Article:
November 4, 2016
One of my most favourite actresses is Vanessa Redgrave. Nowadays, she does the voiceover for the powerful and poignant television series, Call the Midwife.
Probably the first time I saw Redgrave on the screen was in Julia in which she co-starred with Jane Fonda. The film decried Nazism and its goal to exterminate Jews during World War II. She won and Oscar for her performance.
But while Redgrave has starred in roles set in the past on stage and screen, in the present and now moment she has been vocal in opposing the Israeli treatment of the Palestinian. To the point that she produced a film on this extremely controversial issue. Four decades later, the situation for the Palestinians sadly remains unresolved. In the activist 1970’s, though, my review refers to the demonstrative stances taken outside the theatre where the film was screened as an important part of writing about The Palestinian.
(On a personal note, my desire to go for a smoke break subsided years ago. I quit smoking over 29 years ago when I found out I was pregnant with my son, Luke.)
The following is the piece I did when The Palestinian was shown at the University of Winnipeg in 1978:
Palestinian film shows victim not terrorist
by Tanya Lester
Not being a person who condones violence, I felt guilty as I walked toward Theatre B to see The Palestinian, narrated and produced by Vanessa Redgrave.
The controversial nature of the film was evident even before entering the theatre. Zionists distributed their propaganda outside the door. One man returned the pamphlet angrily when he saw its contents. The Canadian Arab Federation handed out material praising the film, but criticizing the Trotskyist Workers League for using the film for opportunist purposes.
Inside, the theatre was packed.
The film was not about the P.L.O. terrorists who shot down a plane and machine-gunned the survivors. It was about the Palestinian victims at Camp Tal Al Zaatar — the victims of the Lebanese Nationalist Army and imperialism in general.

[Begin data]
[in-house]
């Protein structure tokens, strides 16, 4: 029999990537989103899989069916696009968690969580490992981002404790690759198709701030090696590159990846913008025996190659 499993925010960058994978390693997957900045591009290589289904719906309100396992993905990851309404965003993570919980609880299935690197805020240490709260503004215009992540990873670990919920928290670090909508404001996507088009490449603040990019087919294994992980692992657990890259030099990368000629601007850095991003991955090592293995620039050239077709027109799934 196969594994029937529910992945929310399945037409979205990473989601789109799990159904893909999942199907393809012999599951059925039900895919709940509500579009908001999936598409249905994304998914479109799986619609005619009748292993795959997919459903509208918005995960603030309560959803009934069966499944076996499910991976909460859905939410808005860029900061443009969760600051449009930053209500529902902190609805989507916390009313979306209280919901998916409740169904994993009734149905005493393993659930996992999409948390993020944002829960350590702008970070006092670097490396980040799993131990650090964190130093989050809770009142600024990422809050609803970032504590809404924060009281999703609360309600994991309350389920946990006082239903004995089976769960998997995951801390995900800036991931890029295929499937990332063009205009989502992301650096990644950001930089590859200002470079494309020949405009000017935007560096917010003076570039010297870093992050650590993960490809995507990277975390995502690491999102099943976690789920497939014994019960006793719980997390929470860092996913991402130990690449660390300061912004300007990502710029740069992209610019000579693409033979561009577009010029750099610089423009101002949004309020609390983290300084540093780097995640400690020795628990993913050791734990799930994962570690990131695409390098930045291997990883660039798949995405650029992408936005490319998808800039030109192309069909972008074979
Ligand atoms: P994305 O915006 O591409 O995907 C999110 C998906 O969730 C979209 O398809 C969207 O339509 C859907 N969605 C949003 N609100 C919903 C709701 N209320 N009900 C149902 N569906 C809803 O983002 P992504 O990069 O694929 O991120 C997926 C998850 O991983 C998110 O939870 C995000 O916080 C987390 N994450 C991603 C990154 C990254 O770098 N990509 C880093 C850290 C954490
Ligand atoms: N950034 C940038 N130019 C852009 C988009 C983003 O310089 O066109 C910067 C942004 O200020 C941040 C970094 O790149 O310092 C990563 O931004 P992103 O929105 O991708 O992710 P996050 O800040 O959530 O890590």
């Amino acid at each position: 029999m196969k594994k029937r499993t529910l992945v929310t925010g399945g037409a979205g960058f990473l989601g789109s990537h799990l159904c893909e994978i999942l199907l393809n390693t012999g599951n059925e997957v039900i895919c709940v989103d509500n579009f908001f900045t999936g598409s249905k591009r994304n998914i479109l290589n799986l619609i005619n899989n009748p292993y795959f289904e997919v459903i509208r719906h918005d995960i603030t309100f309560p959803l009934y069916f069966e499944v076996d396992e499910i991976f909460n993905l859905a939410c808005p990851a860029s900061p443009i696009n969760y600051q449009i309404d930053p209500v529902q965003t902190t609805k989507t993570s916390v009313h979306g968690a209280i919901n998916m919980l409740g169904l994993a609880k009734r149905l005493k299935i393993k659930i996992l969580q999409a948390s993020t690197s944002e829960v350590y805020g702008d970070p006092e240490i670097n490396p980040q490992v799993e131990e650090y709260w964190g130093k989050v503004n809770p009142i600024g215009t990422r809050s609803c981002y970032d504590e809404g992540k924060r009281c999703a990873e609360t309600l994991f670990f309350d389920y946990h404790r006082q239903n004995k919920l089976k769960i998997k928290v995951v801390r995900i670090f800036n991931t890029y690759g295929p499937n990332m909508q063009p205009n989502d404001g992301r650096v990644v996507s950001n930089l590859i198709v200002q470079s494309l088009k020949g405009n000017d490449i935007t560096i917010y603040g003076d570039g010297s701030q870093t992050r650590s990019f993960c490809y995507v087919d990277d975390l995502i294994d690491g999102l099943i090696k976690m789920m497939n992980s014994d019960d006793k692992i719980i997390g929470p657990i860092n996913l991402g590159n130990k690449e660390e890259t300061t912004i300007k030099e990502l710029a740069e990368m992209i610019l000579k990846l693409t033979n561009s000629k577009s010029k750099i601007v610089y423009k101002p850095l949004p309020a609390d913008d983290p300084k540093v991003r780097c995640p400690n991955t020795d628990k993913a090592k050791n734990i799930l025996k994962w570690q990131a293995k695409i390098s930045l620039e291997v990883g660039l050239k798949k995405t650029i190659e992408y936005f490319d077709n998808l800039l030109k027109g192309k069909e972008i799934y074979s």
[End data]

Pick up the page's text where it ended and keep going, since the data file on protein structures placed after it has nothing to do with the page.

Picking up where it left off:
The story was horrifying. Palestinian people wept quietly as they recalled members of their families, killed or lost in the bombing of the camp. One woman had fourteen missing relatives.
A doctor told of life in the camp during the siege. He said women would bid their families farewell before going to get water, a few feet away from the camp. The enemy bombed the water area frequently. Fifteen days before the final bombing of Tal Al Zaatar, there were no drugs left at the hospital. The Lebanese Nationlist Army would not allow the Red Cross to go into the camp.
One of the most upsetting points was when the film showed Palestinian children being trained for military service. Out of necessity, these children were expected to be adults.
The camera then scanned the Lebanese Nationalists, as they lounged around the pools in their mansions. They were obviously the villains.
The film was advertised as having no actors, because the Palestinians spoke for themselves, but Redgrave thought they needed some help. Throughout the film, whenever she appeared, she displayed a theatrical expression of pity.
As the film entered its third (?) hour, I had had enough and wanted to go for a cigarette. When it did end, though, I clapped.
The Palestinian was controversial. I left the theatre with mixed feelings.
Tanya is now also a psychic, reading tea leaves and tarot etc, and a housesitter as well as a reiki master. For more on this go to teareading.wordpress.com ; her pages on Facebook, LinkedIn, Twitter and Google or contact her directly at firstname.lastname@example.org or call 250-538-0086.